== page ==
Author: Guest Blogger on September 20, 2012
It is the time of year again when the kids head back to school, the leaves start to turn, and we prepare to hunker down for the long winter. This time of year also marks the fall AILA Board of Governors meeting – so while my family set out to ride the Purple Ride 2012 on a gorgeous fall day, I set out for the board room.
The AILA Board is comprised of the elected National Officers, 21 elected Directors, the 36 Chapter Chairs, a New Members Division representative and Past Presidents. The board meets four times a year for in-person meetings and is charged with determining the policies of the association and with carrying on its business. As a newly Elected Director to the Board, what follows are my insights on what really happens during five non-stop hours inside the boardroom.
We started out by reviewing the recent AILA member needs assessment survey. Overall, members noted high satisfaction with the association and its services – that’s not to say that everything is perfect, so we spent the next few hours discussing AILA’s 2013 goals.
This discussion followed the four prongs of AILA’s mission statement: promoting justice, advocating for fair and reasonable immigration law and policy, advancing the quality of immigration and nationality law and practice, and enhancing the professional development of AILA members. The conversation moved from global topics such as setting metrics to assess how AILA is doing, to more focused discussions on how to provide better member services through specific tool kits and programs. As you might imagine, it was a robust discussion that jumped around at times but ended up being extremely productive in identifying key AILA services areas in need of improvement. In January the Board will review and ultimately approve the 2013 Annual Plan, so this discussion was instrumental in helping AILA National focus and prioritize goals for the upcoming year.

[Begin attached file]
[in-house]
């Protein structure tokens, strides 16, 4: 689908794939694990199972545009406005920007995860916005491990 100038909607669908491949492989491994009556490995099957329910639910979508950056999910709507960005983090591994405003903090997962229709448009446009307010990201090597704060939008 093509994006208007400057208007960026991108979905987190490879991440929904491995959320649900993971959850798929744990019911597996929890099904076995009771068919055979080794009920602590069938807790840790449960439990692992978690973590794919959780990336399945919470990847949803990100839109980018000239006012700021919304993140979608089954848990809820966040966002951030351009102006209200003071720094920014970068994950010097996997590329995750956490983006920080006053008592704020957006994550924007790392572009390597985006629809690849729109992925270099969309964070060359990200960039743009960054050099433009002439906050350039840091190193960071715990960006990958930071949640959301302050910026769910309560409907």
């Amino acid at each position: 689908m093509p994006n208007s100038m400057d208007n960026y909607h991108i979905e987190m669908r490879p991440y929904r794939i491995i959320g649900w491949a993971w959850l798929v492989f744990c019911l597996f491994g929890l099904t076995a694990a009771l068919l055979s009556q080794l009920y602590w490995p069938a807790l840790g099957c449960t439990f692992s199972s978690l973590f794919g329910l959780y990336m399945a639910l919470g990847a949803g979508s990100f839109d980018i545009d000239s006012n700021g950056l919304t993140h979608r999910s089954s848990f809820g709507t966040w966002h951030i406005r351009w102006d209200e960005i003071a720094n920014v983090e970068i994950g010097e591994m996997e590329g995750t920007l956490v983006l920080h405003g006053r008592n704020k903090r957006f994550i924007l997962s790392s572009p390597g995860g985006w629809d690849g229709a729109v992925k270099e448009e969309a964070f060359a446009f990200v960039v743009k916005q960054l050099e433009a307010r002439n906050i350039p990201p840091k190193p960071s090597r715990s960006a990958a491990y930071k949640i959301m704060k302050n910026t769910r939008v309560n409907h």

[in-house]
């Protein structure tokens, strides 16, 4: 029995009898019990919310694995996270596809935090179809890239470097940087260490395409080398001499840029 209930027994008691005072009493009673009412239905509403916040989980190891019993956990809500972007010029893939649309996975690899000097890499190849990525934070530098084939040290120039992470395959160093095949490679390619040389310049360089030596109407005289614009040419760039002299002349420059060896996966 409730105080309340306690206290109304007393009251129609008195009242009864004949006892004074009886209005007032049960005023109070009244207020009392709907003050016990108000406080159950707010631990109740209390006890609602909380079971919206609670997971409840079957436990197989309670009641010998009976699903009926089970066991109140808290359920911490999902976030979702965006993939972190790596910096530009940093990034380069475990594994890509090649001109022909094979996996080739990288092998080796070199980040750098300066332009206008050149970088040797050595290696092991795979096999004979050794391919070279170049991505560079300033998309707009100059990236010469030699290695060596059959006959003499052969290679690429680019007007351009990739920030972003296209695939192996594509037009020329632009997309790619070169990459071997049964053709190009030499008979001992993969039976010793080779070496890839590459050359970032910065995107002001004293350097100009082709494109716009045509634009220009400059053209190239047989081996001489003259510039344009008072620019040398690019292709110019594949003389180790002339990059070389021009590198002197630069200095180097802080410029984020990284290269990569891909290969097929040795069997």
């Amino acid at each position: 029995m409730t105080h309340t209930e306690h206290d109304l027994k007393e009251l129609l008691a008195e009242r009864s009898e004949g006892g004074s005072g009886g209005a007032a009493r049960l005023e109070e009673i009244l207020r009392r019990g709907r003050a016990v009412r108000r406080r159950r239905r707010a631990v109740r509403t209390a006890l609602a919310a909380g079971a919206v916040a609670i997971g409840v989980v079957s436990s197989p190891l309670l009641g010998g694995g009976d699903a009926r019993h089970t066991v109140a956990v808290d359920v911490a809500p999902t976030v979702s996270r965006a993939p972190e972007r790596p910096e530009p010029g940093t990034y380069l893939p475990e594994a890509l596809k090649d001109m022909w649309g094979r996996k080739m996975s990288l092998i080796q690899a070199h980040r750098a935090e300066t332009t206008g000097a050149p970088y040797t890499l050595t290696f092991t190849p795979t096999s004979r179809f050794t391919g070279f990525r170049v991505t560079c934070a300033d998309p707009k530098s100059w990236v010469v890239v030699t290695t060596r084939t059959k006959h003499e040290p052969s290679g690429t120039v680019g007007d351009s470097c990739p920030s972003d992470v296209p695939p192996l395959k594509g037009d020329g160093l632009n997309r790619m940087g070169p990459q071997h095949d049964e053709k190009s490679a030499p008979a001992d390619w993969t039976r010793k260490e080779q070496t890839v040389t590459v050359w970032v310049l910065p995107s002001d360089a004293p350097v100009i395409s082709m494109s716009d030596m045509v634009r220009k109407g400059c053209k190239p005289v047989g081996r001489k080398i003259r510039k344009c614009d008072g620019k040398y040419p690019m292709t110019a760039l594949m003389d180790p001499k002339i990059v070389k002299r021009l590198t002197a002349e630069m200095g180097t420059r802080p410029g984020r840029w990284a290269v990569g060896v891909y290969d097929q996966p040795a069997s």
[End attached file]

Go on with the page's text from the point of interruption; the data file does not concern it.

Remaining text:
The other main topic we discussed was deferred action for childhood arrivals (now commonly referred to as DACA) which many of us are currently confronting – either with clients in our own practices or through Pro Bono services. While this program was welcome news when it was announced on June 15th, it has proven challenging on a number of fronts. We discussed areas of success and frustration, and heard how AILA continues to work with the administration and stakeholders to ensure that the implementation of the program is clear.
In the end, I was impressed by the thoughtful, hardworking and dedicated attorneys with whom I had the pleasure of spending the afternoon. I continue to find enormous value in the being a part of a professional organization committed not only to the practice of immigration law, but the furtherance of fair immigration policy that benefits our nation. So in the end, despite the miles between us, my family and I had similar experiences last Saturday: we worked hard, we had some fun along the way and we ultimately persevered!
Written by: Sarah Peterson Stensrud, AILA Board of Governors Member